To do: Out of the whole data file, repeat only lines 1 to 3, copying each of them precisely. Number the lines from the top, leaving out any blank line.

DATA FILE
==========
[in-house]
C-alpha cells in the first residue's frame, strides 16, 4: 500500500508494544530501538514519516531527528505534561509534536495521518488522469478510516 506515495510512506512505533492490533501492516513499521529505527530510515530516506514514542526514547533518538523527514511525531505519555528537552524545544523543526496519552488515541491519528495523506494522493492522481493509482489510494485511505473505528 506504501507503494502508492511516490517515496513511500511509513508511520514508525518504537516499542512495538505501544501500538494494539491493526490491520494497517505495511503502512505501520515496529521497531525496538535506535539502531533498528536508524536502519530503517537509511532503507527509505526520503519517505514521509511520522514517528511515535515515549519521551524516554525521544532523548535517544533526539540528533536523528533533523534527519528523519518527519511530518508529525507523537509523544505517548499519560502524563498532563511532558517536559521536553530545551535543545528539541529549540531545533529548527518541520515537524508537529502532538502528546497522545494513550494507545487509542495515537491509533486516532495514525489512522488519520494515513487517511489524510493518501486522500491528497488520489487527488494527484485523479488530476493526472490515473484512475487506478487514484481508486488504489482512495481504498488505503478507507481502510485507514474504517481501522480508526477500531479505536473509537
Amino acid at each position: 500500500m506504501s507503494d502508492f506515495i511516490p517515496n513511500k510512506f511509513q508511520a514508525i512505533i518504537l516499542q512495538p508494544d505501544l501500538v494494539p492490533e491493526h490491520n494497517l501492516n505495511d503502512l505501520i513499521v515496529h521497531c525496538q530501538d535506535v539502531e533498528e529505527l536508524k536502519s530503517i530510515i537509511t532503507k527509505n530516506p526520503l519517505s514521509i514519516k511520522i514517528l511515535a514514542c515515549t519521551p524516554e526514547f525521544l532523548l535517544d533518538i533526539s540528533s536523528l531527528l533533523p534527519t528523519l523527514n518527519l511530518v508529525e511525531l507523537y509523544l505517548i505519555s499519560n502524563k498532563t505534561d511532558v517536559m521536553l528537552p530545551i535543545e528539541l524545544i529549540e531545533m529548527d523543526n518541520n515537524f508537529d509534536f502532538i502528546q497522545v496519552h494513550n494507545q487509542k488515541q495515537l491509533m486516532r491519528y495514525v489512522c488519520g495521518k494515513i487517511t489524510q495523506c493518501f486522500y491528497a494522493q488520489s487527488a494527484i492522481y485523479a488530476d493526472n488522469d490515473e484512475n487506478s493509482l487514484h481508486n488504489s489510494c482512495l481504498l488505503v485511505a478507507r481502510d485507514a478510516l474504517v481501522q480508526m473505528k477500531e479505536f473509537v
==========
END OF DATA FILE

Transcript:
[in-house]
C-alpha cells in the first residue's frame, strides 16, 4: 500500500508494544530501538514519516531527528505534561509534536495521518488522469478510516 506515495510512506512505533492490533501492516513499521529505527530510515530516506514514542526514547533518538523527514511525531505519555528537552524545544523543526496519552488515541491519528495523506494522493492522481493509482489510494485511505473505528 506504501507503494502508492511516490517515496513511500511509513508511520514508525518504537516499542512495538505501544501500538494494539491493526490491520494497517505495511503502512505501520515496529521497531525496538535506535539502531533498528536508524536502519530503517537509511532503507527509505526520503519517505514521509511520522514517528511515535515515549519521551524516554525521544532523548535517544533526539540528533536523528533533523534527519528523519518527519511530518508529525507523537509523544505517548499519560502524563498532563511532558517536559521536553530545551535543545528539541529549540531545533529548527518541520515537524508537529502532538502528546497522545494513550494507545487509542495515537491509533486516532495514525489512522488519520494515513487517511489524510493518501486522500491528497488520489487527488494527484485523479488530476493526472490515473484512475487506478487514484481508486488504489482512495481504498488505503478507507481502510485507514474504517481501522480508526477500531479505536473509537
Amino acid at each position: 500500500m506504501s507503494d502508492f506515495i511516490p517515496n513511500k510512506f511509513q508511520a514508525i512505533i518504537l516499542q512495538p508494544d505501544l501500538v494494539p492490533e491493526h490491520n494497517l501492516n505495511d503502512l505501520i513499521v515496529h521497531c525496538q530501538d535506535v539502531e533498528e529505527l536508524k536502519s530503517i530510515i537509511t532503507k527509505n530516506p526520503l519517505s514521509i514519516k511520522i514517528l511515535a514514542c515515549t519521551p524516554e526514547f525521544l532523548l535517544d533518538i533526539s540528533s536523528l531527528l533533523p534527519t528523519l523527514n518527519l511530518v508529525e511525531l507523537y509523544l505517548i505519555s499519560n502524563k498532563t505534561d511532558v517536559m521536553l528537552p530545551i535543545e528539541l524545544i529549540e531545533m529548527d523543526n518541520n515537524f508537529d509534536f502532538i502528546q497522545v496519552h494513550n494507545q487509542k488515541q495515537l491509533m486516532r491519528y495514525v489512522c488519520g495521518k494515513i487517511t489524510q495523506c493518501f486522500y491528497a494522493q488520489s487527488a494527484i492522481y485523479a488530476d493526472n488522469d490515473e484512475n487506478s493509482l487514484h481508486n488504489s489510494c482512495l481504498l488505503v485511505a478507507r481502510d485507514a478510516l474504517v481501522q480508526m473505528k477500531e479505536f473509537v